“Don’t I get a say in this?” Blue Knight looked almost like a child with an almost bashful look on his face.

Rico regarded him for a moment, “Go ahead then, say your peace.”

Knight hopped down of the counter he’d been sitting on and cleared his throat. “Look, don’t think I’m ungrateful, but my place is with the Boys. We’ve been lucky so far, Walter lost his hand, but that’s it. And I think that’s not really luck, or it is, but its all of us, together.” He was shuffling his feet now, kicking at invisible stones on the floor. “I just don’t want to be the one who jinxes that and gets us all killed.”

His words hung in the air, both Andrea and Rico afraid to touch them. Coldfire finally spoke, “It’ll be okay Knight. Having the soldiers around will be less on our shoulders, better chances on raids. And with you training them and leading them, all the better.” She crossed the space between them and put an arm across his back and squeezed him in a half hug. “I don’t believe in luck anyway,” she lied. “Its skill that gets us through the day.”

The Blue Knight smiled and straightened up his shoulders. He was just about to say something as the front wall of the post office exploded and the force of the blast sent them all crashing into the wall. Coldfire instinctively raised a soft snow drive to cushion herself and an ice shield to hide behind. Ricochet absorbed the kinetic energy of his fall and the debris headed his way. Underneath his armor, without his power suit, Knight was just a man, and his neck broke on the impact with the map wall. He died instantly.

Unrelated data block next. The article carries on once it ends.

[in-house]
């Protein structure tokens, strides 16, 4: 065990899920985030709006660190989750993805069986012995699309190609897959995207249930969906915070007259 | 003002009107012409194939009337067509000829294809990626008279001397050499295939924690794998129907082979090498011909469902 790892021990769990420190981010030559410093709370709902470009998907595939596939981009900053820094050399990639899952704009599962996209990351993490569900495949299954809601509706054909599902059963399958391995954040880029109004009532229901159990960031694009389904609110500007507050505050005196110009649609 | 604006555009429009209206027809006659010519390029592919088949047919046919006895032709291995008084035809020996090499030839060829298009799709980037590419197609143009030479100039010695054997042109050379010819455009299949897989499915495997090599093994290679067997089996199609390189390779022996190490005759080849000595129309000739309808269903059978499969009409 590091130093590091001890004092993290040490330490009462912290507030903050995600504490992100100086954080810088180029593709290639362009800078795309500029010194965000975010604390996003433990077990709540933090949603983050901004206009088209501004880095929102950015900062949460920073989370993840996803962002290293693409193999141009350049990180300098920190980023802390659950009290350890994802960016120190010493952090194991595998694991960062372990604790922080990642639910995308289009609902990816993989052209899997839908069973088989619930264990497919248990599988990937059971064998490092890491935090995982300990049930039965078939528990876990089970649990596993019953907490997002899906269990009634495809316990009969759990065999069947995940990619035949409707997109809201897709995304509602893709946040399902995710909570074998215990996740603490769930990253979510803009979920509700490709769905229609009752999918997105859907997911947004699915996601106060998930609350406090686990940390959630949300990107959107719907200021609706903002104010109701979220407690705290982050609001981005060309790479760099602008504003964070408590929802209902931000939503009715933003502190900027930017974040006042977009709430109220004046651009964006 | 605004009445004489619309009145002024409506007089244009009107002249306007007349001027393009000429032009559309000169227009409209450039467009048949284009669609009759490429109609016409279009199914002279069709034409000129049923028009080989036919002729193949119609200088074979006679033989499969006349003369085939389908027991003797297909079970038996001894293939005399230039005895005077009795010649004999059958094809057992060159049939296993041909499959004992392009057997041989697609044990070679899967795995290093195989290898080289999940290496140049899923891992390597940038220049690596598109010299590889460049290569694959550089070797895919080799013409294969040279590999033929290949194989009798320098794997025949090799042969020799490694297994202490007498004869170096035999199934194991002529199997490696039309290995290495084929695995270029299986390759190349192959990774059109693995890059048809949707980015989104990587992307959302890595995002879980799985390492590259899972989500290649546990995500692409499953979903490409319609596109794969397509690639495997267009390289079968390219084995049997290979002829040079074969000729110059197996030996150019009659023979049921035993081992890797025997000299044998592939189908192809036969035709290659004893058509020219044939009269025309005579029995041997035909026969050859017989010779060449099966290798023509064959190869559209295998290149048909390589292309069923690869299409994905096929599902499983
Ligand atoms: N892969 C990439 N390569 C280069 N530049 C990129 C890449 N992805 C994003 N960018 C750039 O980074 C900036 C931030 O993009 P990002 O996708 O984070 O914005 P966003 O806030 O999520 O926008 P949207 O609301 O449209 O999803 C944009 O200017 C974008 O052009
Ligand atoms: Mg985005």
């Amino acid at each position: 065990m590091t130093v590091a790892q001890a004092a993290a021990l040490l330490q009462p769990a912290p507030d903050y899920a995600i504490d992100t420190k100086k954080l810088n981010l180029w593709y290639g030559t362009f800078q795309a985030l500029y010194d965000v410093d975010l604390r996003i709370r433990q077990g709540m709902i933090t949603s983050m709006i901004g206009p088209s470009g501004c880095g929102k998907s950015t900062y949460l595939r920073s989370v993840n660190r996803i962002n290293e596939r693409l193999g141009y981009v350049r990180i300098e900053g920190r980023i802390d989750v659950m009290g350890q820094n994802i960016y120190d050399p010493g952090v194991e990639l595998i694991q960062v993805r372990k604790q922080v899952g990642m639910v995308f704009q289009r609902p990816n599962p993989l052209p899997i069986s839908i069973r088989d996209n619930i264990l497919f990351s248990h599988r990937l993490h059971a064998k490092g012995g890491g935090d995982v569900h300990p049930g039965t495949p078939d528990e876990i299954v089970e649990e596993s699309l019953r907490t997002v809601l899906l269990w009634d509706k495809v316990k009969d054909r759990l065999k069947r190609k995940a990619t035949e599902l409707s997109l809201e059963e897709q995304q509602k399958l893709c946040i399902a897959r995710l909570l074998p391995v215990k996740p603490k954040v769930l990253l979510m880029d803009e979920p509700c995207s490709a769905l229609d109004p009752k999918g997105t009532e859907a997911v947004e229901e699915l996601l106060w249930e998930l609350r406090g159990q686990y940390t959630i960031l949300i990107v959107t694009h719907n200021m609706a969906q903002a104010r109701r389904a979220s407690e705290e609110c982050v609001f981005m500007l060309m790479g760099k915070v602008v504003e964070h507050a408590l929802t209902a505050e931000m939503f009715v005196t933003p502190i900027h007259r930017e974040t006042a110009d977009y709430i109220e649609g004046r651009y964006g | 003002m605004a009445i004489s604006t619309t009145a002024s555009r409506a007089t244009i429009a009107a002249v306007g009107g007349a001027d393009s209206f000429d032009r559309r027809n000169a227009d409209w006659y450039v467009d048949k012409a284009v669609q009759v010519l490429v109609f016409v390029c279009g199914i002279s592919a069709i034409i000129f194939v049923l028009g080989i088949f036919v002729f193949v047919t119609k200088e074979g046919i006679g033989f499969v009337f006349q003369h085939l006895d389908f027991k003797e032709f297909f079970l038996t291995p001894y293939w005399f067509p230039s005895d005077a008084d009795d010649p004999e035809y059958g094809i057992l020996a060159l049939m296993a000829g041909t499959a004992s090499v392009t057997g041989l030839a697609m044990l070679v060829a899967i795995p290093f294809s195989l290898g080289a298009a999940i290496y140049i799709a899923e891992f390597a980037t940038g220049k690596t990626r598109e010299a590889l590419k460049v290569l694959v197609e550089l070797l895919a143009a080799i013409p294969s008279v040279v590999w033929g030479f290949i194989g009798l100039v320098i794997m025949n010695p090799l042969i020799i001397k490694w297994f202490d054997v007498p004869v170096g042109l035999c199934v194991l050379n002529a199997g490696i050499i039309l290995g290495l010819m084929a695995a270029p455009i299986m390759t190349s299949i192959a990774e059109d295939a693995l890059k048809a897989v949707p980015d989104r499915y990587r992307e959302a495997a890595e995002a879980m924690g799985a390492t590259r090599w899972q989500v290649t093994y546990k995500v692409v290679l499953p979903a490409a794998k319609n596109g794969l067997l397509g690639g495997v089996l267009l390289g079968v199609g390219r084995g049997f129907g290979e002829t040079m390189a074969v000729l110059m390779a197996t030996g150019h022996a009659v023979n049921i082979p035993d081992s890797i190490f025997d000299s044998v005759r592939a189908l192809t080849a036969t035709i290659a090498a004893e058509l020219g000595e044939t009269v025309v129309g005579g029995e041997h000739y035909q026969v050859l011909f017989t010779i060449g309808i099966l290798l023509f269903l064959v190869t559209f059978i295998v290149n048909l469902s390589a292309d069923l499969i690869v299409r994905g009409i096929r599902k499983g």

Rico and Coldfire emerged from the wreckage of the post office. Costumed heroes scattered as energy shells slammed into the surrounding buildings and the street.

One voice carried through the noise, Lightwell’s booming baritone, “They have a tank!”

Andrea looked over at Rico and found him looking back at her. “A tank?” she said. “I thought they’d all been destroyed.”

Rico shrugged, “Guess not.” He reached out and grabbed her by the shoulders and looked deep into her eyes, “Are you okay?”

He meant about Knight. They’d both seen him, his neck bent at such a sharp angle, his eyes wide open. She nodded.

“No way,” he said. “You don’t get to do that. Answer me, are you okay? Are you alright to be in charge?”

She blinked a couple times then nodded again. “Yes, I’ll be fine.” She could feel the weight settling in on her shoulders.

“Good.” His face was grim, “I’ll find the rest of the Nine, we’ll take the tank. You have to get everyone else, stop the panic and get them to hold the line. I don’t care if these aliens tunnel under us or go around us, but they don’t break through here.”

“Affirmative.” She started hooking her sub vocal communicator around her neck as Rico headed toward the building the Nine had been bunking in. She switched to channel one. “Lightwell, do you copy?”

“Coldfire? That you?” came the reply.